By Eleanor Treharne-Jones, CIPP/E, Director, EMEA & Global Communications
In the U.S., recent revisions to Children’s Online Privacy Protection Act (COPPA), and legal action by the Federal Trade Commission have brought renewed attention to the issue of children’s online privacy. In the EU, changes proposed in the draft Data Protection Regulation addressing the protection of children’s online privacy mirror many of those included under COPPA.
There’s been phenomenal growth of mobile applications and games, and we know that pre-teens are among the most active users of this technology. So the question that needs to be addressed is, what is a viable strategy for app publishers to navigate these laws while ensuring parents are informed and in control of their children’s privacy?
This week I moderated a great discussion on this topic at the Casual Connect Conference in Amsterdam. I was joined by Max Sørensen, Legal Counsel at the LEGO Group, Paul Gardner, Partner at Osborne Clarke, Dylan Collins, CEO SuperAwesome and Keith Dennis, CEO AssertID. We discussed the implications for publishers targeting U.S. based pre-teens today and how to dovetail these plans with their EU privacy strategy in anticipation of the coming changes in the proposed EU Data Protection Regulation.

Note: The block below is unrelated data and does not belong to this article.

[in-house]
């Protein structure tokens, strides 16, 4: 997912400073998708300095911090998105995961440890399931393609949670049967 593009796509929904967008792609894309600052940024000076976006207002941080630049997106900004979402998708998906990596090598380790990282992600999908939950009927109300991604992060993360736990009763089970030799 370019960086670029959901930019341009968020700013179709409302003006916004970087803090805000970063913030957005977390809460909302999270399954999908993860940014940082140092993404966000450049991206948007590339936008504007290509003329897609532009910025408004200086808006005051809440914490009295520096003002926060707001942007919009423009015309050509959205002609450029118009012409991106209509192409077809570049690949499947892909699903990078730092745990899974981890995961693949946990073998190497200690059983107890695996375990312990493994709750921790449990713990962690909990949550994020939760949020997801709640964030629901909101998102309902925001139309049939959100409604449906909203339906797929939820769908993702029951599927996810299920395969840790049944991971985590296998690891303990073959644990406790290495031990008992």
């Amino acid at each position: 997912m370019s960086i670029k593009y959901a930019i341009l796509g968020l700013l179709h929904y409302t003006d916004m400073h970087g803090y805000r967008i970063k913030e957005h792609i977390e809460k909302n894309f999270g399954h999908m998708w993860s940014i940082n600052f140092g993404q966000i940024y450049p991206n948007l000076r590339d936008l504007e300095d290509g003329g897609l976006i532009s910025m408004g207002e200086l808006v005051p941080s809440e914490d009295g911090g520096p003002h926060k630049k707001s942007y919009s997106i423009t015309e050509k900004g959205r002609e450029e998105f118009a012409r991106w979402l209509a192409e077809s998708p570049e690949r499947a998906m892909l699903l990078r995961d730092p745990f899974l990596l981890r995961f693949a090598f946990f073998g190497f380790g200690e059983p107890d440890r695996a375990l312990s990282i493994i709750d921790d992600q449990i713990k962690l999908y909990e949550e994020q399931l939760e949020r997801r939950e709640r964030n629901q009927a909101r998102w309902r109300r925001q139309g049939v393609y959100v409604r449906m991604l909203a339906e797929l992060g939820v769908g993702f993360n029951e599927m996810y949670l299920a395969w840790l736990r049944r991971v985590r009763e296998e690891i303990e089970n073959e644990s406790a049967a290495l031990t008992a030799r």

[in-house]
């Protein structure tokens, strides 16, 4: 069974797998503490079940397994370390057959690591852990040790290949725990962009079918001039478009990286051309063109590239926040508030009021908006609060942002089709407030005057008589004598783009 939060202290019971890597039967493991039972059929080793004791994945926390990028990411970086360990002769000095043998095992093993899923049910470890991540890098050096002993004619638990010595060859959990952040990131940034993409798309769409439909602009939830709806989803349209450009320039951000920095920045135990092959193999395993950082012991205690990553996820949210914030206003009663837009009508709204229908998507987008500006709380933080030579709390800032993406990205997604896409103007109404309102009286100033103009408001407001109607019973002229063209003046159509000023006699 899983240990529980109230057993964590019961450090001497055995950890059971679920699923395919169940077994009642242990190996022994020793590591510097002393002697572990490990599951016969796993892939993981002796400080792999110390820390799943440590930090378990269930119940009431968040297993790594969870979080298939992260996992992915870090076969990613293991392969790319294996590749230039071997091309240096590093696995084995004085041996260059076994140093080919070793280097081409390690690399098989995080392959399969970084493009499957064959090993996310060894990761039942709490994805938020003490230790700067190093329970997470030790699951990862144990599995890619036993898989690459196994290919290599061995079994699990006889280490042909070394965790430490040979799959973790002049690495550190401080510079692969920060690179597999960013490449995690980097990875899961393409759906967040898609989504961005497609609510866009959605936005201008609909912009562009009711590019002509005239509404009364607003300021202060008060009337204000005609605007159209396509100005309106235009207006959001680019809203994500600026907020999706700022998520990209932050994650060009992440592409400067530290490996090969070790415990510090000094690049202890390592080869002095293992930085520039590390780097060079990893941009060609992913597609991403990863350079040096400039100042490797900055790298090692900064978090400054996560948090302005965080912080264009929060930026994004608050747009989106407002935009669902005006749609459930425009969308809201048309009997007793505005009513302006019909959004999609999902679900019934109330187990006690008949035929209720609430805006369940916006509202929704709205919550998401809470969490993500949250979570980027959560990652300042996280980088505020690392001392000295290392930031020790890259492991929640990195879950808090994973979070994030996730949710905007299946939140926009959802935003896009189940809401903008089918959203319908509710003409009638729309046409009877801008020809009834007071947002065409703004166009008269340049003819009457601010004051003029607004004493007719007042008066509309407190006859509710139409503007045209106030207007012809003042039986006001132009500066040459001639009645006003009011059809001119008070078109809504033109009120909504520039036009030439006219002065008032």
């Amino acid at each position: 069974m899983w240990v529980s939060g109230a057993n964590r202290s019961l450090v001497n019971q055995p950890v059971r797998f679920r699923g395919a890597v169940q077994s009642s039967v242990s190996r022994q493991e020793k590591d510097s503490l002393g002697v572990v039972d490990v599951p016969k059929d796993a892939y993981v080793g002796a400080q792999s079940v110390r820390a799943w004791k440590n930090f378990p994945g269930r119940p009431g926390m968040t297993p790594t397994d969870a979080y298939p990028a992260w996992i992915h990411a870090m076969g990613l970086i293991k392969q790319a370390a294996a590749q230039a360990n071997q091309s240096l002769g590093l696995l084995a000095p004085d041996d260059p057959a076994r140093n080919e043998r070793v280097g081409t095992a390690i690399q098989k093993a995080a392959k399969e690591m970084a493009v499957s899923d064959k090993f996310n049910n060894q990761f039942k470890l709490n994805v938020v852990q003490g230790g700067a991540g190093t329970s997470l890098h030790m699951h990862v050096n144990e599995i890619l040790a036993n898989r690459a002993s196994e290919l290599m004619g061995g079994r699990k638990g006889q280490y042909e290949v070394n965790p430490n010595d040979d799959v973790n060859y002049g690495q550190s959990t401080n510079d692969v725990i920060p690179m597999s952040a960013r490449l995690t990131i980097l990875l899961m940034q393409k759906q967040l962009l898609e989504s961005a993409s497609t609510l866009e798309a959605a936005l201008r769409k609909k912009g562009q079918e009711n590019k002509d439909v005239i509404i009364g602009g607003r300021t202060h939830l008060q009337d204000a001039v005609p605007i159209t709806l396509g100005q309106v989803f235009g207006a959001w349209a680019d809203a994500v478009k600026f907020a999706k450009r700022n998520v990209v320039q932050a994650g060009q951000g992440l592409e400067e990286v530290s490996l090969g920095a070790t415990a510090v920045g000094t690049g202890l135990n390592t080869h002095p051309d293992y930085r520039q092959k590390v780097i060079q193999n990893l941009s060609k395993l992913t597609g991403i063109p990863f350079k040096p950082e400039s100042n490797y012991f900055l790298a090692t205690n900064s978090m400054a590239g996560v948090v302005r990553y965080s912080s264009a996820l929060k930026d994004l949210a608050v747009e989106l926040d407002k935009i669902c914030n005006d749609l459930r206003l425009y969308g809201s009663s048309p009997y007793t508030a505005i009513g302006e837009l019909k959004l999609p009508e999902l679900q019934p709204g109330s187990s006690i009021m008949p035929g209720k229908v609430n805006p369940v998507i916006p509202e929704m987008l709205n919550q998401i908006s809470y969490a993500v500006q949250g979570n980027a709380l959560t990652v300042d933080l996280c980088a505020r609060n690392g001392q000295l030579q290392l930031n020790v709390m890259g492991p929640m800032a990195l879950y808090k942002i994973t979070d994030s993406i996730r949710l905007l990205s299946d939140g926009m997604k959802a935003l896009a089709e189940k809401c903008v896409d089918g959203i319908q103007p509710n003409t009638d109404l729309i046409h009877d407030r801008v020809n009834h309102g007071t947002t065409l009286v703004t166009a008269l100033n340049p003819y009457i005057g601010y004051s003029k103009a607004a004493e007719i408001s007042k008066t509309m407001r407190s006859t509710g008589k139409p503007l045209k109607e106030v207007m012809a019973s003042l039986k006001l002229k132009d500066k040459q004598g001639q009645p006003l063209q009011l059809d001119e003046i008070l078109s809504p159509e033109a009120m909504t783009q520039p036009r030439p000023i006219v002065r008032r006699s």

Hot on the agenda for the panelists and audience were the value of age-gate mechanisms, viable methods of obtaining parental consent, the impact of IoT on kids’ privacy, interoperability of different global kids’ privacy frameworks, the importance of educating external agencies around privacy and the delicate balance between effective monetisation of kids’ content and compliance requirements.
Keith Dennis from AssertID closed the panel with a call to action: “Confront privacy protection now – build trust with parents through openness and transparency. The parent is, after all, your key to monetization.”
Thank you to the Casual Connect team for including this important topic within the conference agenda and thanks to a great panel of speakers for providing high-level insights and practical advice on what you shouldn’t do around kids’ privacy and more importantly what you can.
To find out more about TRUSTe’s Children’s Privacy Solutions click here.